( Enrique Moreiro for The Washington Post)

By Alex Gino.

Ages 8 to 12.

Be the lead in the school play? For some kids, that would be a big challenge. But George hopes that playing the part of Charlotte, a wise spider, will help her with an even bigger challenge: letting others know her true self.

George is a girl who has been labeled “male” since birth. She knows that she is a girl, but everyone else sees her as a boy. Even her mom, older brother and best friend, Kelly, have no idea. Two bullies pick on her. What if they discover her secret and try to shame and hurt her? And even worse, what if the people she loves can’t accept who she is?

(Marvin Joseph/The Washington Post)

But George is tired of pretending. She looks at magazines such as “Seventeen” and wishes she could wear makeup and skirts like the girls in the photos. She wants people to call her by the name she has given herself: Melissa.

Being in the fourth-grade play might help, George thinks. It is based on the novel “Charlotte’s Web” by E. B. White.

George admires the kind, talented character, Charlotte, who spins words into her web to save the life of her pig friend, Wilbur. She decides to try out for the part of the spider. When others see her in this female role, George hopes that they will realize that she is, indeed, a girl.

The teacher has a rule, though: Boys must try out for the male parts and girls for the female ones.

Kelly considers this unfair. Then George tells Kelly her secret, and the two come up with an amazing plan. But will it work?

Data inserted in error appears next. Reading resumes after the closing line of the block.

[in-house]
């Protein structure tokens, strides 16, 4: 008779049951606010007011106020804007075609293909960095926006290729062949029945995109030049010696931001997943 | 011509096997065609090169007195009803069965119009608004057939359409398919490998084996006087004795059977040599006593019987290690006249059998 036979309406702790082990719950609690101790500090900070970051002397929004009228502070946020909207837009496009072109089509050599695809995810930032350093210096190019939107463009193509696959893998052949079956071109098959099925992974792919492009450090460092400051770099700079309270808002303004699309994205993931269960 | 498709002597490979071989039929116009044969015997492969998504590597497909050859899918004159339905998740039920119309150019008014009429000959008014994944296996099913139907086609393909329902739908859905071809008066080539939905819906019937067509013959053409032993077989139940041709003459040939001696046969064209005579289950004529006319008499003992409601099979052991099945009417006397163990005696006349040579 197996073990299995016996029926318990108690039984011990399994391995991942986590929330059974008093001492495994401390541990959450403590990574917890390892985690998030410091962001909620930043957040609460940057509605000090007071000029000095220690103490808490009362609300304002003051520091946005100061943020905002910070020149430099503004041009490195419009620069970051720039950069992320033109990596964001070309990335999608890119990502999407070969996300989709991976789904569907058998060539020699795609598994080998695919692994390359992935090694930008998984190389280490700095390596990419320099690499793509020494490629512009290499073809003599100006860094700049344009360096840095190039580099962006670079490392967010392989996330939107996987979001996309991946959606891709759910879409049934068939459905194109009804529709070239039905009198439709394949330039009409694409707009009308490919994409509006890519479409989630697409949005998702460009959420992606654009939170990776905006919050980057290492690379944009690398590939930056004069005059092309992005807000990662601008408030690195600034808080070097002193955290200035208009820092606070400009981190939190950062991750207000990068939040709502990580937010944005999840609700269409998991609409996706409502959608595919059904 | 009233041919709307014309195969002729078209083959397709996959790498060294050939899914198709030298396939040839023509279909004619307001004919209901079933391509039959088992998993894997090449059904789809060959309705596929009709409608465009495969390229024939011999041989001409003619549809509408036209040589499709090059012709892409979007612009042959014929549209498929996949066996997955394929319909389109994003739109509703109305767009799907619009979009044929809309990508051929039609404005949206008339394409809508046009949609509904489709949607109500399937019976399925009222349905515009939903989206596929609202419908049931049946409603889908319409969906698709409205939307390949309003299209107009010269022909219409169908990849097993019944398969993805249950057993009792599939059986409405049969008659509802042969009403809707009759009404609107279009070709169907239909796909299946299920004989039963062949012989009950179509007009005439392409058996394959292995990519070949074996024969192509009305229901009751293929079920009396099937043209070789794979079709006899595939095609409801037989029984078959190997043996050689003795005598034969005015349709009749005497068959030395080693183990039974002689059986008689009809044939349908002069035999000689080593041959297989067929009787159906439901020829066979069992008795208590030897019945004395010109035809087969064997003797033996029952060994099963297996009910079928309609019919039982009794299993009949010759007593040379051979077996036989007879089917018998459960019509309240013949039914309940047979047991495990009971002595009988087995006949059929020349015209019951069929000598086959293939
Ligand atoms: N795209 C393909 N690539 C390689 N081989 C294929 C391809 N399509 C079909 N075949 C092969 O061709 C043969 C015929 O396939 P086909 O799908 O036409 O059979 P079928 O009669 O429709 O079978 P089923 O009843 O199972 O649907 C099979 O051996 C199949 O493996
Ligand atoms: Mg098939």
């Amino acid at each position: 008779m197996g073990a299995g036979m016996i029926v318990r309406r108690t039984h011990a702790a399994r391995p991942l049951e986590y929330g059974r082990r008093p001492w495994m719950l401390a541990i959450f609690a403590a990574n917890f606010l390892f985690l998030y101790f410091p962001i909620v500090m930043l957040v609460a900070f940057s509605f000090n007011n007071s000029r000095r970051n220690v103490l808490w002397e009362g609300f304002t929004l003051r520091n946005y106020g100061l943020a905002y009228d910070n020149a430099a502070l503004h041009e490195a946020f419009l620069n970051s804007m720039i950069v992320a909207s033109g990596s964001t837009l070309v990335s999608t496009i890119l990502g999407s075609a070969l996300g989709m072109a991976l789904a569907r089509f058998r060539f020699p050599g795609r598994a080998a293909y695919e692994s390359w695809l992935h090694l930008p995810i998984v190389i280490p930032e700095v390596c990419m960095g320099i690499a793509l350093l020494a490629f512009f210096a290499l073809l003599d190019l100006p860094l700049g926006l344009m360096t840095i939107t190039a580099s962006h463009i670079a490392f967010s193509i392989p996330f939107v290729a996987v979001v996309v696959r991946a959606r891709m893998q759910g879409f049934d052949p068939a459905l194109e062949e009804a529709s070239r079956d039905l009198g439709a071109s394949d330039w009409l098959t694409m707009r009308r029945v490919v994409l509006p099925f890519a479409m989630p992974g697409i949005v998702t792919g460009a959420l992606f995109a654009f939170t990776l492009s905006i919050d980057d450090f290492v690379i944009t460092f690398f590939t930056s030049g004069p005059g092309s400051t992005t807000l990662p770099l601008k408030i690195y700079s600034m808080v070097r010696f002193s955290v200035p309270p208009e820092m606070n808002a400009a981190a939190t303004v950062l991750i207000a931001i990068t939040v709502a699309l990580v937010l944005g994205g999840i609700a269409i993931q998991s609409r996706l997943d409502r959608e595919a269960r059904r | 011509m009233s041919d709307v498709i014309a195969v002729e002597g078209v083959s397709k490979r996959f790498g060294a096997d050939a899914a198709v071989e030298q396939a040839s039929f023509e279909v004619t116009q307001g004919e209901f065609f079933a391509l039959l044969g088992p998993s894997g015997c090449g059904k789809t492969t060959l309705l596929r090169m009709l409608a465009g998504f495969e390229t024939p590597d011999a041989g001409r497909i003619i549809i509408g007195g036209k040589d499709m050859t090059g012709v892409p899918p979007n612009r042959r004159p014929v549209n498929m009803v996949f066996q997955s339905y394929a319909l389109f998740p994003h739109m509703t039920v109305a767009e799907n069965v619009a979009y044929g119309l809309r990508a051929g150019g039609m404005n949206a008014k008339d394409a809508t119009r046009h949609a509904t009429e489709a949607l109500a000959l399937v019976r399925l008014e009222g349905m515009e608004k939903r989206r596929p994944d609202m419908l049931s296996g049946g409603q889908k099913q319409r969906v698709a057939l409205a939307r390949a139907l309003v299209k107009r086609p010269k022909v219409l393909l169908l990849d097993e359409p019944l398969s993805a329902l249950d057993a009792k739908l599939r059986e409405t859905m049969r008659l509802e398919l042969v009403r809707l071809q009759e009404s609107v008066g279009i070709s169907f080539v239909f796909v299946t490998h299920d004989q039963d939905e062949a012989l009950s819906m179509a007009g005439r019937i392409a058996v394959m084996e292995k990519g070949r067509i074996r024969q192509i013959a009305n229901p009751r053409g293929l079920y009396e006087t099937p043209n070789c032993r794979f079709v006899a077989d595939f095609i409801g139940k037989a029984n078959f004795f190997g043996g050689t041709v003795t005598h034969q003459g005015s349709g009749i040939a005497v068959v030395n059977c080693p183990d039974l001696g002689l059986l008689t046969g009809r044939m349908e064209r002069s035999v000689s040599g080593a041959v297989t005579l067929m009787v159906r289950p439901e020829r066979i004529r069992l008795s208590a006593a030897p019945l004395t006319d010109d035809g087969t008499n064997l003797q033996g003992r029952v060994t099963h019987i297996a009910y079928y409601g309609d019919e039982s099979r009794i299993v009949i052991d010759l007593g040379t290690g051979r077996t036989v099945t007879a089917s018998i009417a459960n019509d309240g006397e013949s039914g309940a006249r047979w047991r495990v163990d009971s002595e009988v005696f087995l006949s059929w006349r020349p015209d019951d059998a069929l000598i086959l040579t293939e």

At the end of the novel, Alex Gino, the author, describes the challenge of writing this book. It took about 12 years and many revisions. But it was worth it.

Gino is “genderqueer,” which means neither male nor female. Like the character George, who is a transgender girl, Gino had self-doubts and questions as a kid.

“I wrote the book I wanted to read as a kid,” Gino says.

You might also like . . .

Liv, a transgender boy, objects to the school dress code, which would force him to wear a skirt in The

Pants Project by Cat Clarke. Readers ages 10 to 14 should look for Lily and Dunkin by Donna Gephart, a story about how two friends — Lily, a trans girl, and Dunkin, a boy with bipolar disorder — help each other during tough times. Do you have a favorite book about a challenge? If so, tell us about it at wapo.st/challengebooks, and you could win a selection of books at the end of the summer.

Next week

Midnight Without a Moon

By Linda Williams Jackson.

Ages 9 to 13.

Rose Lee Carter, 13, wonders how much more she can take of her small-town Mississippi life. Rose narrates Midnight Without a Moon, set over four months in 1955, and she can’t stand the discrimination, money troubles and violence her family faces; the now-famous murder of a young Chicago visitor named Emmett Till happens nearby. Fortunately, Rose has a best friend and a strong sense of purpose to help her get through this terrible summer.

How to join

The Summer Book Club is open to kids ages 5 to 14. Children may read some or all of the books on

our list. The first 500 kids registered will receive a drawstring book bag with the book club theme. To join the club, children must be registered by a parent or guardian. To register, that adult must fill out our form at wapo.st/kidspostbookclub2017 or send the child’s first and last names, age and address to KidsPost Summer Book Club, The Washington Post, 1301 K St. NW, Washington, D.C. 20071.